The Sentencing Council have published sentencing guidelines for perverting the course of justice; these come into effect on 1 October 2023. Nathaniel Gadsby, Associate Solicitor in the Crime Team, examines the current position, and the impact these guidelines will have:
Perverting the Course of Justice
This is a serious offence, covering a potentially wide range of different conduct, that can only be tried in the Crown Court, and carries a maximum sentence of life imprisonment.
Perverting the course of justice is committed where a defendant:
- Acts or embarks upon a course of conduct;
- Which has a tendency to, and;
- Is intended to pervert;
- The course of public justice.
Examples of perverting the course of justice include destroying or falsifying evidence, confessing to a crime committed by another person, assisting another person to evade arrest, making false allegations or interfering with witnesses or jurors.
Sentencing prior to 1 October 2023
There are currently no sentencing guidelines for perverting the course of justice. As things stand the sentencing Court takes into account general sentencing principles, as well as previous case-law. The Court of Appeal have previously upheld sentences as high as 12 years’ imprisonment (R v Jones  EWCA Crim 248), for a defendant who had attempted to intimidate a witness in a murder trial involving five defendants. The witness was threatened and offered substantial amounts of money in return for retracting her evidence. On the lower end of the spectrum, The Court of Appeal upheld a sentence of 4 months’ imprisonment for a lorry driver who persuaded a friend to falsely admit to having been the driver of the vehicle in question, in order for the defendant to avoid further penalty points that would have resulted in disqualification (R v Henderson  EWCA Crim 1152).
In 2018 (R v Abdulwahab  EWCA Crim 1399), The Court of Appeal identified a number of factors to be considered when sentencing defendants for perverting the course of justice:
- Conduct intended to pervert the course of justice will invariably call for a custodial sentence. Deterrence is an important aim of sentencing in such cases, albeit this may be achieved in some cases by a relatively short custodial sentence;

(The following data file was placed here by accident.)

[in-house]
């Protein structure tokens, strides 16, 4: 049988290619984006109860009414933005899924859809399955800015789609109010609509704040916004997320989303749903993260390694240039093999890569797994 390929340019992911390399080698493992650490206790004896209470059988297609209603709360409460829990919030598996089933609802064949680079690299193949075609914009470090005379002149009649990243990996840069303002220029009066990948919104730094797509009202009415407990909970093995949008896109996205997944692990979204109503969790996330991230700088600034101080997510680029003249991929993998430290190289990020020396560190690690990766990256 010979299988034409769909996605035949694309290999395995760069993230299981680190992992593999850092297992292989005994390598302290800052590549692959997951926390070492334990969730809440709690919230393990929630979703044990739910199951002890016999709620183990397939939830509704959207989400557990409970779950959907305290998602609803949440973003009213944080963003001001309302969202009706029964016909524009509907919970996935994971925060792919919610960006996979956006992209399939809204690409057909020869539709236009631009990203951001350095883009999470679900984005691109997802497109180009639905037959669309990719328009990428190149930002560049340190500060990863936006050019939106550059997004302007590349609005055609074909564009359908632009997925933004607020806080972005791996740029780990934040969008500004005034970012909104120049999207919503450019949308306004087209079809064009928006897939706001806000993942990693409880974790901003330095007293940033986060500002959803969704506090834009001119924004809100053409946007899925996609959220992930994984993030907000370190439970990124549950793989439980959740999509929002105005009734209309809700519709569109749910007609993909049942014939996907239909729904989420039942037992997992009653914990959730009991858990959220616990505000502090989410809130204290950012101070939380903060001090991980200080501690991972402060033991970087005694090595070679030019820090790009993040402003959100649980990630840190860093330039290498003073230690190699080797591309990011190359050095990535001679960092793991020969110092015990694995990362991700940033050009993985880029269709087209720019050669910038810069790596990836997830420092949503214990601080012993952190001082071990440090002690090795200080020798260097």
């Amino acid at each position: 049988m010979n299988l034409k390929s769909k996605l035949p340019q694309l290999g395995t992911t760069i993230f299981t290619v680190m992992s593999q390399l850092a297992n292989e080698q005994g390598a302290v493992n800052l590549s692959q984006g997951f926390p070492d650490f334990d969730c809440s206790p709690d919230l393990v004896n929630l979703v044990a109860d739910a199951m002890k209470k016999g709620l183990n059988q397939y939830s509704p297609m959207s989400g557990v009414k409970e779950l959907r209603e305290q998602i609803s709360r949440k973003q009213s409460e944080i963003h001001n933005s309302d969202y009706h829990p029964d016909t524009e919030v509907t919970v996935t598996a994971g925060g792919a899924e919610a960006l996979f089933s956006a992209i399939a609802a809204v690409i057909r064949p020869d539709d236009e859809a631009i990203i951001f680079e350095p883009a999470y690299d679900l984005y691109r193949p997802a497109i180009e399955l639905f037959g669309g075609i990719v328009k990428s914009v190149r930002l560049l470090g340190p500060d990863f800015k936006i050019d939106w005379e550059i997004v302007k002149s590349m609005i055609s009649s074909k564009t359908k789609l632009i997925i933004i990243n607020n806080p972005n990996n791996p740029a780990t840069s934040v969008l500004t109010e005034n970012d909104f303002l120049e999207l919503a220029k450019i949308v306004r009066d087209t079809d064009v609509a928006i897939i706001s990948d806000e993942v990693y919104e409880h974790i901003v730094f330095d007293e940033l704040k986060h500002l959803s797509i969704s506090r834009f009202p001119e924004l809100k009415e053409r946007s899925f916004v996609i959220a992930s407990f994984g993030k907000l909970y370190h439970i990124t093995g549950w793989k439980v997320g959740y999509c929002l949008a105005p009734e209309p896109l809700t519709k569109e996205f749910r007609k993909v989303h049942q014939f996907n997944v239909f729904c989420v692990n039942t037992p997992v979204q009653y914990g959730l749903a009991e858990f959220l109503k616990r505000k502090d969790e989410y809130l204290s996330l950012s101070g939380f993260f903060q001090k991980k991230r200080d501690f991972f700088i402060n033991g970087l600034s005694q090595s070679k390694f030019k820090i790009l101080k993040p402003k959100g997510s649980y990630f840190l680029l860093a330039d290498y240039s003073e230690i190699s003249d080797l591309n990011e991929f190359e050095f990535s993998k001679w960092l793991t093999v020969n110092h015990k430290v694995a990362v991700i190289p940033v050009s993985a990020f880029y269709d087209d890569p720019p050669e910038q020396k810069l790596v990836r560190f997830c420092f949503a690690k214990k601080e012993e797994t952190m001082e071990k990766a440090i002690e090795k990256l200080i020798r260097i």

- The appropriate sentence depends on the particular circumstances of the specific case, and given the wide range of conduct covered by the offence, sentencing authorities are sometimes of limited use;
- In assessing the seriousness of the offence, the following should be considered;
- The seriousness of the underlying offence;
- The nature of the deceptive conduct;
- The period of time over which it took place;
- Whether it cast suspicion upon or led to the arrest of an innocent person;
- The success or otherwise of the attempt to pervert the course of justice.
Sentencing after 1 October 2023
The new guidelines can be found here, and incorporate many of the considerations identified in the previous case-law, including the seriousness of the underlying offence, the level of planning and the ultimate consequences of the conduct. Whilst the maximum sentence remains life imprisonment, these guidelines provide a range from a high level community order to 7 years’ imprisonment.
The new guidelines have not yet come into force so only time will tell what impact they have, though it appears that they may serve to reduce the sentences imposed for perverting the course of justice. In any event the guidelines are likely to ensure a more consistent approach is taken in relation to this offence. Perverting the course of justice is an extremely complex and serious offence. Our expert solicitors have recently represented defendants on trial at the Old Bailey, accused of various acts allegedly intended to hamper murder investigations. If you require advice in relation to perverting the course of justice, please contact us on on 0203 440 8000 to speak with one of our specialist team.